Standage concluded that the social networks of the Really Old Media had essentially allowed for the same kind of synchronisation of opinions we experience today with twitter, blogging and Facebook, and which underpin events like the Arab Spring. Hence, the ‘new social media’ must be considered as a revival of ancient horizontal distribution systems. Current social media have amplified the reach and speed of communication  through new technologies, but they are not a new phenomenon as such. The old coffee houses – hotbeds of ideas and centres of innovation – meanwhile morphed, over time, into new kinds of businesses like insurance brokers, and fuelled collaborations and scientific discoveries.

All of this reminds me that getting together, talking and sharing ideas is absolutely vital for any culture. That was precisely the situation at the beginning of the screendance venture, when Doug Rosenberg, Katrina McPherson and I secured the funding from the UK’s Arts and Humanities Research Council (AHRC) for an international Network in Screendance. The Network fund allowed us to gather a set of key people and to meet twice a year, either in the US or the UK, and to spend a few days together talking. Most crucially the Network fund had not required us to predetermine what exactly we were going to do together! Out of these intensive encounters then came the idea, that we needed a dedicated platform for the publication of debates in the field of Screendance, and that led, a mere six months later, to the launch of the Screendance Journal. It is a great shame that nowadays days most funding proposals require a fully formed plan of action and a whole set of outcomes before one has even started meeting. This disregards how ideas are formed, and how people become productive. Three cheers for the AHRC for keeping up the Network Grant.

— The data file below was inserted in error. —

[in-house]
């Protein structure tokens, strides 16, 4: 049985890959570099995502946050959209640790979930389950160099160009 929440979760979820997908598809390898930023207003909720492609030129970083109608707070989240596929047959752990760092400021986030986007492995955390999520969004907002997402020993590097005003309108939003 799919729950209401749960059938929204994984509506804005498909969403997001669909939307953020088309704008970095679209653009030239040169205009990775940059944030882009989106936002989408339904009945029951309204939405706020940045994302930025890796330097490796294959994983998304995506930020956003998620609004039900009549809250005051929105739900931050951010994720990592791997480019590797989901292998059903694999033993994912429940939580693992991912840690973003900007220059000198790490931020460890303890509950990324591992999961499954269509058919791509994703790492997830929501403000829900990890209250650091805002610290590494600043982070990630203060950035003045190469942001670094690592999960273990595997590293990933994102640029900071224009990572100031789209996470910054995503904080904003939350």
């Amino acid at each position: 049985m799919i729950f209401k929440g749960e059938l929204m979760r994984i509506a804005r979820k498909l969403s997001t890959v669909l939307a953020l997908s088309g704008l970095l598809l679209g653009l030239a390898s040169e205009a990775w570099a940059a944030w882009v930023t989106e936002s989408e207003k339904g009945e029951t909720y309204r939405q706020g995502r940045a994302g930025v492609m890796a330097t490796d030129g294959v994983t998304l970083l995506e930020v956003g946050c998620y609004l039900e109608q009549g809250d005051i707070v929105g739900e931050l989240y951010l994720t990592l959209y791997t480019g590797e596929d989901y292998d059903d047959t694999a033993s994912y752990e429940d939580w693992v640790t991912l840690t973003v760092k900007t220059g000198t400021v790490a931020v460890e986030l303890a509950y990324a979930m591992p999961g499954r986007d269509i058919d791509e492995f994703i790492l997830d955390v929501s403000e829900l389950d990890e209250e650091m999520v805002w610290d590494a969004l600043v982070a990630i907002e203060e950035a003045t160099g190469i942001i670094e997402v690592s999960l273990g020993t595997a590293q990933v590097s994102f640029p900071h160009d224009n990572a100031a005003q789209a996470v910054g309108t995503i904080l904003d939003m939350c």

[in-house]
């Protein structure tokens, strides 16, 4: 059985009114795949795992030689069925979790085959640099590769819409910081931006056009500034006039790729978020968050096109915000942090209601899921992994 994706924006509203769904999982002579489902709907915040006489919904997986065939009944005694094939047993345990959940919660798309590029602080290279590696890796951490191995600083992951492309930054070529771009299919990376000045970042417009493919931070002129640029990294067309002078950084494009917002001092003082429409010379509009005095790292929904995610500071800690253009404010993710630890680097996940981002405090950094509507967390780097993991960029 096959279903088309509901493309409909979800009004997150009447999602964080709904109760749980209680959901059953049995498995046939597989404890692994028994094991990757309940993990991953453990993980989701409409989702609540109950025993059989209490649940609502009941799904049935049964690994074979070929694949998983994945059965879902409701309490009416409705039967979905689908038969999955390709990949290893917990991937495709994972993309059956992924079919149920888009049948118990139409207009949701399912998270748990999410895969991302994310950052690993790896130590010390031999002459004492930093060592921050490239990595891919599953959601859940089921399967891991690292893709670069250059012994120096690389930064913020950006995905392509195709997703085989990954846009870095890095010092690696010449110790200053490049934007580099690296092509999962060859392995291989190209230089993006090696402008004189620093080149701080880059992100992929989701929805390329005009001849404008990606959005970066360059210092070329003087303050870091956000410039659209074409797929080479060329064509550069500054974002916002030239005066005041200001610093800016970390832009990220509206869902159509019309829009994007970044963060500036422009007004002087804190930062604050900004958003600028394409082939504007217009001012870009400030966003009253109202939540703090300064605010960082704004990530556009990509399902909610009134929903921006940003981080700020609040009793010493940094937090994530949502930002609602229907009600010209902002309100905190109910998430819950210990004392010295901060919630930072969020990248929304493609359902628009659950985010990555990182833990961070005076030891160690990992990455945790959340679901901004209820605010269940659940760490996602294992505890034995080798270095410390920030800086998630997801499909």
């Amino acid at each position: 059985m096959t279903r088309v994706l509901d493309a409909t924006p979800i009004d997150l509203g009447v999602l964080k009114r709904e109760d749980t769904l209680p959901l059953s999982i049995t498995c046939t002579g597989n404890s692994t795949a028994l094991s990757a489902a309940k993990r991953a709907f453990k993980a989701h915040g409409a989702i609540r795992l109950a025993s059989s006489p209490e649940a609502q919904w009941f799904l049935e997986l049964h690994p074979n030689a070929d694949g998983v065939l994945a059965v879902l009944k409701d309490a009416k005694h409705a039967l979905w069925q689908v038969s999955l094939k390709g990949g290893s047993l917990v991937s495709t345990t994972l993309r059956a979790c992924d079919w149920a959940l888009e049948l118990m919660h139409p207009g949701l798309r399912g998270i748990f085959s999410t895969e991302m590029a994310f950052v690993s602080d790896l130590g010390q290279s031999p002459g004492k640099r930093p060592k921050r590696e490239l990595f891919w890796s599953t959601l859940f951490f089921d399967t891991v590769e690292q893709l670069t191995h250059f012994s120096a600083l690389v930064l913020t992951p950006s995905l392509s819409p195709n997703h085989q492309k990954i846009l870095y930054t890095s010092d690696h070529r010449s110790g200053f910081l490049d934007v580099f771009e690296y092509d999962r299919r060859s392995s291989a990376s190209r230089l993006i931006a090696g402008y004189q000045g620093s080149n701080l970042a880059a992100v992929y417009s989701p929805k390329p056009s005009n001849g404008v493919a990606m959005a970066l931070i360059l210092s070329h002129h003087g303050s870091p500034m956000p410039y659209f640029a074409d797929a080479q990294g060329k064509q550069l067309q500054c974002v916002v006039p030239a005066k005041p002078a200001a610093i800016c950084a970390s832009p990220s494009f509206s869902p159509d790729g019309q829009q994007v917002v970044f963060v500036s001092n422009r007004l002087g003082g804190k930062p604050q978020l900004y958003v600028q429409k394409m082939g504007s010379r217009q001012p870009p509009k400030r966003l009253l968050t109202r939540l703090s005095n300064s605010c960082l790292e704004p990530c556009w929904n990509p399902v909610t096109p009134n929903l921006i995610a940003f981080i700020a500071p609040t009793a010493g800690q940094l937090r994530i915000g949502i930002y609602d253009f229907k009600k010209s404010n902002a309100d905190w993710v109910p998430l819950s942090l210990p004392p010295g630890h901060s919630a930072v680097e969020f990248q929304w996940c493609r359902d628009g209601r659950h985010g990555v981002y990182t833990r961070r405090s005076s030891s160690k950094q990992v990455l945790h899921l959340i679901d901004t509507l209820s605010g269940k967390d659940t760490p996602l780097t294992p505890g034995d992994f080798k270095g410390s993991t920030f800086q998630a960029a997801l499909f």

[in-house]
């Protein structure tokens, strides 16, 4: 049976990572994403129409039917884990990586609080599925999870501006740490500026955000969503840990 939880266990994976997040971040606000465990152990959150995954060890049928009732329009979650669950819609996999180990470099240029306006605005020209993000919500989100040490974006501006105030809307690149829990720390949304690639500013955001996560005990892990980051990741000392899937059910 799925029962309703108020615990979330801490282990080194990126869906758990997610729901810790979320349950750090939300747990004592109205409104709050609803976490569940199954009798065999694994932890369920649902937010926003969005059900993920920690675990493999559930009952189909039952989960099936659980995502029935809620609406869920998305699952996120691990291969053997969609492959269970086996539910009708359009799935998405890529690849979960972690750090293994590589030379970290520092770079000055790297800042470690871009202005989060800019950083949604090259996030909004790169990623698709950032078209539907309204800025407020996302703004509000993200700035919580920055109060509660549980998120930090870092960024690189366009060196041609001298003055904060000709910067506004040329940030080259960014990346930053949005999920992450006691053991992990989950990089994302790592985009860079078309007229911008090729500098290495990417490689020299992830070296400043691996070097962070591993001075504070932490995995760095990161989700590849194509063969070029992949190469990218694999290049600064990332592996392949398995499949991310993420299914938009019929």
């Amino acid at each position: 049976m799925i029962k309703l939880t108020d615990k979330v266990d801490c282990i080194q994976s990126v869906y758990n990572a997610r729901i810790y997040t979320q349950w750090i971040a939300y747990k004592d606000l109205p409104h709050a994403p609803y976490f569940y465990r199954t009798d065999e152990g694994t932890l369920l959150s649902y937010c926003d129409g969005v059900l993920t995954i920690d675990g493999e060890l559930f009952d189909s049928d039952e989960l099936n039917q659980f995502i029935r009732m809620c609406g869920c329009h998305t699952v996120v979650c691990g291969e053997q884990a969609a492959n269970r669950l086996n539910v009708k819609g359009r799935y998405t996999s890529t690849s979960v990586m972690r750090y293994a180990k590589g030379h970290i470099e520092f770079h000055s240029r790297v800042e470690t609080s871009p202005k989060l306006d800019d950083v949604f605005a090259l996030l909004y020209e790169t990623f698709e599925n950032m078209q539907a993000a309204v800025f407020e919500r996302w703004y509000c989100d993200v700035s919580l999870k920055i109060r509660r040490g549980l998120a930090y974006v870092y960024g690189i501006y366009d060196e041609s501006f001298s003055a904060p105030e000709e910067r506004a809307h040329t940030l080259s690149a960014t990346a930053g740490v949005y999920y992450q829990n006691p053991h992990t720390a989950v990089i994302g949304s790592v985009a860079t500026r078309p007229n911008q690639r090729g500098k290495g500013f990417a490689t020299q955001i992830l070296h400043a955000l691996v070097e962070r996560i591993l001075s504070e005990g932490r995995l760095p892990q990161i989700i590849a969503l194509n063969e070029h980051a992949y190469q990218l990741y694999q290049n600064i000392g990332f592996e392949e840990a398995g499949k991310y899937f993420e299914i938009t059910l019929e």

For videos of the IT4Arts talks see Information Technologists

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Dance Hack #2

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This weekend The University of Brighton hosted a second Dance Hack. As last year’s Dance Hack #1 this was organised in partnership with Li   z Mischler from South East Dance and part of Brighton Digital. In difference to last year’s open approach we invited technologists and choreographers to submit seed ideas before hand and selected a few of those. We also invited students form the BA Performance and Visual Arts to join as observer-participants and formed a mixed group of 22 people. Given we had the large Sallis Benney Theatre at at disposal this was a good size group and gave enough space to play for the five clusters that formed in the course of the two days. We used the Friday afternoon to meet and great and to begin to brainstorm ideas and find common ground while the Saturday was used to work, play, explore and test visual, kinetic and technical possibilities. It was noticeable how highly skilled and knowledgeable everyone was, bringing bespoke interactive programmes and refined choreographic toolkits as well as being curious and generous. There was a lot of show and tell as well as new collaborations, and the Hack allowed for people to meet face to face who otherwise only know each other through the web. Even in the digital domain it seems useful to occasionally be in the same room.